As a result, we are left to conclude that Detroit should win going away. However, if the contest is close, the Pistons are worse than the 76ers in final minutes of games, which probably means the Philly losing streak might come to an end.
Read about the 76ers
- Teams: Miami heat (48-22) at Detroit Pistons (26-45)
- Date: March 28, 2014
- Time: 7:30 p.m.
- Television: FSD
What to look for
The Detroit Pistons will host the Miami Heat tonight in a matchup that could prove quite exciting.
Miami is coming off a tough defeat at the hands of the Indiana Pacers on Wednesday, in a game that may have decided the Eastern Conference’s top seed.
LeBron James was sensational in the outing, pouring in 38 points in a variety of ways at the expense of the Indiana defense. Dwyane Wade was the only other player for the Heat to score in double figures with 15 points.
The Heat were sloppy with the ball – credit to the Pacers defense – and committed 18 miscues. James and Wade combined for 12 of them.
Given what was at stake in that matchup (home court advantage), it’s entirely possible that Miami might decide to take things a bit easy down the stretch of the regular season.
Wade left the game late because of a hamstring injury, and Ray Allen missed the contest due to illness. What’s more, James had back issues a little over a week ago that forced him to sit out a contest.
Allen is scheduled to miss tonight’s game, while Wade’s status remains up in the air. Nonetheless, James will be in the lineup, and that might be the only development that matters ultimately.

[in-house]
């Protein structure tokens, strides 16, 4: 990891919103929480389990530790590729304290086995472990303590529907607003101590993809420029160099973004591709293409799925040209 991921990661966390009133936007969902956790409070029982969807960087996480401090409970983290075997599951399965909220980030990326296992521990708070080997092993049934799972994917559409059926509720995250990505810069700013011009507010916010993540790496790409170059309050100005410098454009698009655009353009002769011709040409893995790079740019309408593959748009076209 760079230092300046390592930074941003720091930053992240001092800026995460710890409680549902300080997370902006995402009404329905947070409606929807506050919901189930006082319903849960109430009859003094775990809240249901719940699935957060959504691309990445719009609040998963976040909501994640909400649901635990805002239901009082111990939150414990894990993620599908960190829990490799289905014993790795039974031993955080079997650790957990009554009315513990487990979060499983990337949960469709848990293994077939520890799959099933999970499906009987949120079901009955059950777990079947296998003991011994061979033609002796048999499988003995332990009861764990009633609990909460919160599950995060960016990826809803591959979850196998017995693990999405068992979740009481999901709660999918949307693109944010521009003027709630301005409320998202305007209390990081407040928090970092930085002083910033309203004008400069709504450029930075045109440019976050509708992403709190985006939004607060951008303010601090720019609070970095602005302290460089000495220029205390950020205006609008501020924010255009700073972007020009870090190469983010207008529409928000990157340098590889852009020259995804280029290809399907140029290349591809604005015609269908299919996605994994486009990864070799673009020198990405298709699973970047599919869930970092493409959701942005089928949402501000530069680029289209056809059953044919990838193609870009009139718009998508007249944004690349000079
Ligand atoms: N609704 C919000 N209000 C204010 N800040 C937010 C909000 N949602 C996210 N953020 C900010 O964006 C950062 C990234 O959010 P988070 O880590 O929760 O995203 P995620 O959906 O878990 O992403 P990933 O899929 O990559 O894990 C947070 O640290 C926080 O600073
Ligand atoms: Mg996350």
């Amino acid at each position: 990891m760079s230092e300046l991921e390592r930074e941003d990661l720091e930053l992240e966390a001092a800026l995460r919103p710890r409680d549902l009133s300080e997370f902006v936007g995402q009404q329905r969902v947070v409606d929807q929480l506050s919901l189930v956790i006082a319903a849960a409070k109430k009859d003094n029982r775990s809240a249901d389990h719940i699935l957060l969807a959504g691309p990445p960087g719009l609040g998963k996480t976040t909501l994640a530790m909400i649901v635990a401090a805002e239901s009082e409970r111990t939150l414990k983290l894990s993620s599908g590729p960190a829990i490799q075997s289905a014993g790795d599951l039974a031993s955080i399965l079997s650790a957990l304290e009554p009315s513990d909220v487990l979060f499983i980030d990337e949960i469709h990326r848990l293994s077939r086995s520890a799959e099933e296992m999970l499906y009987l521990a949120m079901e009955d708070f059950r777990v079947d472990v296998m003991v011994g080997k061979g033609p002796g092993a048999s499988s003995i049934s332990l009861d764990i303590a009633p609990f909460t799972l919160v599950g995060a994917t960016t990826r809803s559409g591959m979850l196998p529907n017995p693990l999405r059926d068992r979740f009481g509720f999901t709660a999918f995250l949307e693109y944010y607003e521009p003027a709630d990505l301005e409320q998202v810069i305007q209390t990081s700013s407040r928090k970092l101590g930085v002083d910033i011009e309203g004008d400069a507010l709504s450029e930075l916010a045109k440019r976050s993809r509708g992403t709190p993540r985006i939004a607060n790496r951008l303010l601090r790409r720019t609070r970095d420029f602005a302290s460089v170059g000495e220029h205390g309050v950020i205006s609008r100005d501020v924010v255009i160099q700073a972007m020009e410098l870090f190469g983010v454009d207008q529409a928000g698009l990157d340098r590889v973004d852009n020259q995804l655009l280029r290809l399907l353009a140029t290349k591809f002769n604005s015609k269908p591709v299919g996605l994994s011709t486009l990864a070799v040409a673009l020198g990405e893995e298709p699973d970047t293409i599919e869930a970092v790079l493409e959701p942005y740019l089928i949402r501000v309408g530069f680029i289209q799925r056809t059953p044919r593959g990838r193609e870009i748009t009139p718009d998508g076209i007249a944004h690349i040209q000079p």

James is coming off back-to-back- 30-point games, and his presence alone might bring some excitement.
The Pistons seem headed for the lottery, but that doesn’t mean they cannot give fans some compelling games along the way. Let’s hope tonight is one of them.
Read about the Heat
The Pistons will run their own D-League team in Grand Rapids next season, rather than continue sharing a squad with five other NBA teams. That will cost real money. The Pistons will have to hire a coach and a basketball-operations staff, and they’ll likely spend more on scouts to find players to fill the roster.
This season, 14 teams have their own D-League affiliate: three of the NBA’s strongest championship contenders (Miami Heat, San Antonio Spurs and Oklahoma Thunder), a few threats to advance in the playoffs (Houston Rockets, Golden State Warriors, Portland Trail Blazers, Dallas Mavericks and Brooklyn Nets), prominent franchises in the league’s power structure (Los Angeles Lakers, Boston Celtics and New York Knicks) a team with an extremely promising future (Philadelphia 76ers) and the Cavaliers and Kings.
With the exception of Cleveland and Sacramento, it’s absolutely a group you want to join.
But these teams aren’t well-positioned because they have their own D-League teams. Having their own D-League team is a signal that they’re doing whatever they can to gain an edge. A team that goes out of its way to negotiate a one-to-one affiliation usually is doing many other things right.
The Pistons put themselves one step closer toward including themselves in that reality. Though they will have to back it up with other savvy moves, Gores sincerely deserves credit for paying to alter the Pistons’ prognosis for the better.
Pistons blow 16-point fourth-quarter lead, nine-point lead in final three minutes – and it’s glorious!
|Greg Monroe, PF Shot Chart 28 MIN | 6-9 FG | 2-2 FT | 8 REB | 1 AST | 2 STL | 1 BLK | 2 TO | 14 PTS | +21Monroe was solid, but he got buried on the bench down the stretch.|
|Josh Smith, SF Shot Chart 44 MIN | 11-23 FG | 1-3 FT | 8 REB | 6 AST | 0 STL | 3 BLK | 2 TO | 24 PTS | +6Good and bad, Smith stuffed the stat sheet as we all know he can. He spent eight minutes tonight at center, to the Pistons’ detriment both offensively and defensively. But you won’t hear me complaining about Detroit experimenting with lineups or Smith airballing a free throw, which he did.|
|Kyle Singler, SF Shot Chart 30 MIN | 7-11 FG | 0-0 FT | 3 REB | 2 AST | 1 STL | 1 BLK | 0 TO | 18 PTS | +2Singler was excellent as a spot-up shooter, making 4-of-6 3-pointers. His defensive effort was strong, though his defensive execution fell just a tad behind that standard.|